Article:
Thursday, September 20

Hong’s Huddle: Men’s water polo team will need to fill in gaps left by graduated seniors


Coach Adam Wright will be working with another young squad this upcoming season. UCLA men’s water polo had 10 freshmen on last year’s roster and graduated seven seniors. (Amy Dixon/Photo editor)

Coach Adam Wright will be working with another young squad this upcoming season. UCLA men’s water polo had 10 freshmen on last year’s roster and graduated seven seniors. (Amy Dixon/Photo editor)


As temperatures shoot up, the Bruins are ready to heat up too.

The heat wave of Los Angeles County hit 117 degrees Friday – a warm welcome for UCLA men’s water polo, which will be striving for UCLA’s 117th NCAA championship this fall.

UCLA released its 2018 schedule Tuesday – and it looks like the 2017 national champions will need some sunscreen to keep them focused on defending their title.

Well, maybe a little more than that.

The Bruins will be trekking through a nearly identical schedule as the 2017 season. They will begin their season playing nonconference teams in the annual UCLA Invitational and will end that weekend with an exhibition game against USC.

UCLA will also travel to regular-season invitationals at Princeton and Stanford, which they competed in last season. UC Davis, which was ranked No. 8 last season, will be the only nontournament team UCLA did not face last year.

The more concerning factor for UCLA’s upcoming season, however, won’t be the schedule – but the absence of one of the most decorated senior classes.

The graduated class of 2018 won three national championships, garnered a 105-10 record and broke the NCAA men’s water polo record for 57 consecutive wins.

But coach Adam Wright makes the transition look easy.

It was already supposed to be a rebuilding year for UCLA last season, after losing nine seniors and working with 10 freshmen on the roster.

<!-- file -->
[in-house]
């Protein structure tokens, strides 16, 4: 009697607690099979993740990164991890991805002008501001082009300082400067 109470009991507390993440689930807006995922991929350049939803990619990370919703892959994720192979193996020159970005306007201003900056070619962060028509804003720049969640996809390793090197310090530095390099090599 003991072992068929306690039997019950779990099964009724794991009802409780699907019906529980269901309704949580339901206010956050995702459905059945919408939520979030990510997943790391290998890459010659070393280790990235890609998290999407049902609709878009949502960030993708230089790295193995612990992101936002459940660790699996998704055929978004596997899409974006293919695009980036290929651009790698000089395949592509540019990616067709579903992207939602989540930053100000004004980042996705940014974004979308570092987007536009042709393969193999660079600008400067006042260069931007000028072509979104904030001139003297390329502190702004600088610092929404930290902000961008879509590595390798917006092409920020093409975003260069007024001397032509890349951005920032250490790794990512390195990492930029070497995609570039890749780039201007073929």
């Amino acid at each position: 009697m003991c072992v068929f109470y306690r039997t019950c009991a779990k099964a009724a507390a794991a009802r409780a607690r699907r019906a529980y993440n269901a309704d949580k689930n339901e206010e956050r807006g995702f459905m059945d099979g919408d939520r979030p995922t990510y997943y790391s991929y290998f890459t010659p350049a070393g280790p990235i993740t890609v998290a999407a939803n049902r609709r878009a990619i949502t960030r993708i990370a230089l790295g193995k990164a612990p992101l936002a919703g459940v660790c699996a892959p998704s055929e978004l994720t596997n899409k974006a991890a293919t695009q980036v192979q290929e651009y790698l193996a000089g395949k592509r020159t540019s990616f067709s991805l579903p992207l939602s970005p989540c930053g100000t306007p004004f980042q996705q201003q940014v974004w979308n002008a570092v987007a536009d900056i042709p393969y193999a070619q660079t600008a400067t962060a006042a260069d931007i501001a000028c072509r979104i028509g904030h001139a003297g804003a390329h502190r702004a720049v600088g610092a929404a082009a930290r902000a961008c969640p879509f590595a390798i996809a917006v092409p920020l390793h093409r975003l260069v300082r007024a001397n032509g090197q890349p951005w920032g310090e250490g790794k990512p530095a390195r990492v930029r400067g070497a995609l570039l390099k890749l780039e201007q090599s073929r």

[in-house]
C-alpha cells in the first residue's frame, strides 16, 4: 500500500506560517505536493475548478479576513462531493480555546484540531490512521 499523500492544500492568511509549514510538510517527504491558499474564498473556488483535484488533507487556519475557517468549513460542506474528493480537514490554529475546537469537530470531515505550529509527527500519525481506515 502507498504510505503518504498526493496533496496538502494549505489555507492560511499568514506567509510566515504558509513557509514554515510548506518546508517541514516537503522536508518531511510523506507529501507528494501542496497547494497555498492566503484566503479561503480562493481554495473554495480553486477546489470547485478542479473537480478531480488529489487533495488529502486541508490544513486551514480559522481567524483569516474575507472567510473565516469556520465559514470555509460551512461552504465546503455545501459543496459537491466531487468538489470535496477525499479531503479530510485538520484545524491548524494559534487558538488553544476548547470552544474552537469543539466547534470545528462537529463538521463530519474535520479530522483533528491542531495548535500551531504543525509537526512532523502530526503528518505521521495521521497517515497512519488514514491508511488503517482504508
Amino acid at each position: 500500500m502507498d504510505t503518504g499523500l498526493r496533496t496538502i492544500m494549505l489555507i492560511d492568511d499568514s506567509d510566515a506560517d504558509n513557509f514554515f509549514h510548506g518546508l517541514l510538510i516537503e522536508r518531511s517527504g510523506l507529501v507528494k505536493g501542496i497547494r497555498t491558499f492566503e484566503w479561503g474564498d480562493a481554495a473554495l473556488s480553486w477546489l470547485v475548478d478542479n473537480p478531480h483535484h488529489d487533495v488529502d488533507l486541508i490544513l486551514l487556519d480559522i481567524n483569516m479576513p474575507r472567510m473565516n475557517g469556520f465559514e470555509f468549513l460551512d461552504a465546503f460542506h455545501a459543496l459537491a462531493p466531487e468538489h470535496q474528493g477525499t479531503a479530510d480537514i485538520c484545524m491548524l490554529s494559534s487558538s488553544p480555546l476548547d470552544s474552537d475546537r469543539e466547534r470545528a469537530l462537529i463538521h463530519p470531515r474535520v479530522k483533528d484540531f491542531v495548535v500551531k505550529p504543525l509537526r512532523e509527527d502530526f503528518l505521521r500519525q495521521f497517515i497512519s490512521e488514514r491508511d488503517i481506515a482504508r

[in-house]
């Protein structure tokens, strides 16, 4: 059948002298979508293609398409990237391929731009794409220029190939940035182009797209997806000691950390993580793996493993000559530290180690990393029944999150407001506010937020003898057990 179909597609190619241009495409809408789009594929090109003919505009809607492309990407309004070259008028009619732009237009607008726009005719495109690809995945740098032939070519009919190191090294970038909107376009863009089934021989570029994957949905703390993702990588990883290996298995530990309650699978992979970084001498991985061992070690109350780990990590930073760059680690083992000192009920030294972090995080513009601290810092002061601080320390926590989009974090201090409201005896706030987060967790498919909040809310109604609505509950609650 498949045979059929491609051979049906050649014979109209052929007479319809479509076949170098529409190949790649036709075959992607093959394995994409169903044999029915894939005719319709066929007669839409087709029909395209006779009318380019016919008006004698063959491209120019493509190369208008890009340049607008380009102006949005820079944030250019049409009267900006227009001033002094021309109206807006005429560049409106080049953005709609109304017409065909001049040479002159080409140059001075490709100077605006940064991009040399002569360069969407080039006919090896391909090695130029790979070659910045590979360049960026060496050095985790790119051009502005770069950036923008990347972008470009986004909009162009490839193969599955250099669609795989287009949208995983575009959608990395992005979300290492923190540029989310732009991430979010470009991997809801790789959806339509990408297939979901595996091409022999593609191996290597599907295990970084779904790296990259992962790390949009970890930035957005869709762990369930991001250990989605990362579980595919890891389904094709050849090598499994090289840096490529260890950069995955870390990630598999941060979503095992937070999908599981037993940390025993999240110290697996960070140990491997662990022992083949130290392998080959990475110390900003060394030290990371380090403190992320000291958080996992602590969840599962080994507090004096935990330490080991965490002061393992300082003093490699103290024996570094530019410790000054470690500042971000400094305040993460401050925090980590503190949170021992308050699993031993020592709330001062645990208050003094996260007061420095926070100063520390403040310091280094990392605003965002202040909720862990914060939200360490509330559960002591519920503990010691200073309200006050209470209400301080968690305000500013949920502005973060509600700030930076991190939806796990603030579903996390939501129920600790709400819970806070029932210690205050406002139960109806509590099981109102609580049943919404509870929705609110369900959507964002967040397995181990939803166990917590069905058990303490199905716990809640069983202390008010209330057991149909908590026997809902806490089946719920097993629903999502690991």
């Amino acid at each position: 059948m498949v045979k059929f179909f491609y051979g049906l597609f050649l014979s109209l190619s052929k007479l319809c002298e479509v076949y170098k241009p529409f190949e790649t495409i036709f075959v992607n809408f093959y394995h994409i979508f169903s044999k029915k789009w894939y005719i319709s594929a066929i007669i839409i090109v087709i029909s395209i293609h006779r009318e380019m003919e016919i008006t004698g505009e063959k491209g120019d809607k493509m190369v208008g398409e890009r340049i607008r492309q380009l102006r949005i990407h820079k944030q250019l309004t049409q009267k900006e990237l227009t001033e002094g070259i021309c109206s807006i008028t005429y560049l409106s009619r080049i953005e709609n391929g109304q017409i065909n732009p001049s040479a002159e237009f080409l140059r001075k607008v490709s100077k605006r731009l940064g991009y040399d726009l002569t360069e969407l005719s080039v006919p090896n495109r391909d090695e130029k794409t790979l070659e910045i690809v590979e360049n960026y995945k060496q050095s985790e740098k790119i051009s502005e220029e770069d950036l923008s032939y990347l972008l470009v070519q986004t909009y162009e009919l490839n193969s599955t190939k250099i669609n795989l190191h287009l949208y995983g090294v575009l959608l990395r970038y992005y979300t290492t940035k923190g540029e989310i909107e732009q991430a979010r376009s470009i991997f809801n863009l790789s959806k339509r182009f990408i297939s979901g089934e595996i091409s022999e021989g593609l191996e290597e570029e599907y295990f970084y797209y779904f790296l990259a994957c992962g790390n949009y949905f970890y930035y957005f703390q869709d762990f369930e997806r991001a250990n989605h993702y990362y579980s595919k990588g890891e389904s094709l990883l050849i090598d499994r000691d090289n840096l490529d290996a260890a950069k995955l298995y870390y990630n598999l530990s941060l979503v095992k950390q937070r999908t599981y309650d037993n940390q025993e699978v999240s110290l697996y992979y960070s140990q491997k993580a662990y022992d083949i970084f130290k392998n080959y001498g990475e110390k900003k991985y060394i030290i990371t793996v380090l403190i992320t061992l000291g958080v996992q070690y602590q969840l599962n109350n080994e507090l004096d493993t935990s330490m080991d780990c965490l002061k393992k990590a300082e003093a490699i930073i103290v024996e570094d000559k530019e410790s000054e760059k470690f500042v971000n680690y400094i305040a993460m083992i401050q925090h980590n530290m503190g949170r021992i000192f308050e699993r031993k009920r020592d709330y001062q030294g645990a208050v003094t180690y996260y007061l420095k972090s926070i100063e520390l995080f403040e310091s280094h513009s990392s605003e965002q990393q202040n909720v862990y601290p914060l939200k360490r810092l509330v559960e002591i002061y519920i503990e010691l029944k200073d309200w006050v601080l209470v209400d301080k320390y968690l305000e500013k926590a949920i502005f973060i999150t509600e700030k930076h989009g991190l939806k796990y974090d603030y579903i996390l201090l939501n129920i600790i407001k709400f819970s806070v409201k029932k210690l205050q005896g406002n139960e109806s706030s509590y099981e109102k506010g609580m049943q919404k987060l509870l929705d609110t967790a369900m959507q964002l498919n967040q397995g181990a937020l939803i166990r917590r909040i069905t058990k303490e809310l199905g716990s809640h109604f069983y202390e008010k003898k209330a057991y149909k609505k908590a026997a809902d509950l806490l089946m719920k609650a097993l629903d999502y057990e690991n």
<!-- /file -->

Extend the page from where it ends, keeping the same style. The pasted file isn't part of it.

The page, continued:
But the Bruins still managed to bring home UCLA’s 114th national title.

This year, Wright will lose four of his top six players in scoring, accounting for 117 of the team’s 292 total goals. And without graduated center Matt Farmer – the Bruins’ primary hole set – UCLA will need to depend on a new go-to center to spread the pool.

A reliable center will be important to earn exclusions for the team to capitalize on power plays, especially against the other three “Big Four” schools – USC, Stanford and California.

Over the last 15 years, only one NCAA championship game included a team outside the “Big Four.” However, UCLA shouldn’t sleep on the others that are up there, too.

Schools such as Pacific, UC Irvine, Long Beach State and Pepperdine finished in the top 10 last season. Each of their matchups against the Bruins had a 2 or fewer goal differential.

UCLA won three of the four matchups last year, but fell to UC Irvine on the road – its only loss to a school outside of the “Big Four.” The Bruins tied the game three times in the final frame but could not draw any exclusions to get a leg up on the Anteaters.

The Bruins will face UC Irvine and Pepperdine at home this season and will travel to play Pacific and Long Beach State on the road.

UCLA’s schedule is certainly similar to last year’s, but with a slew of new freshmen, it still has some work to do.

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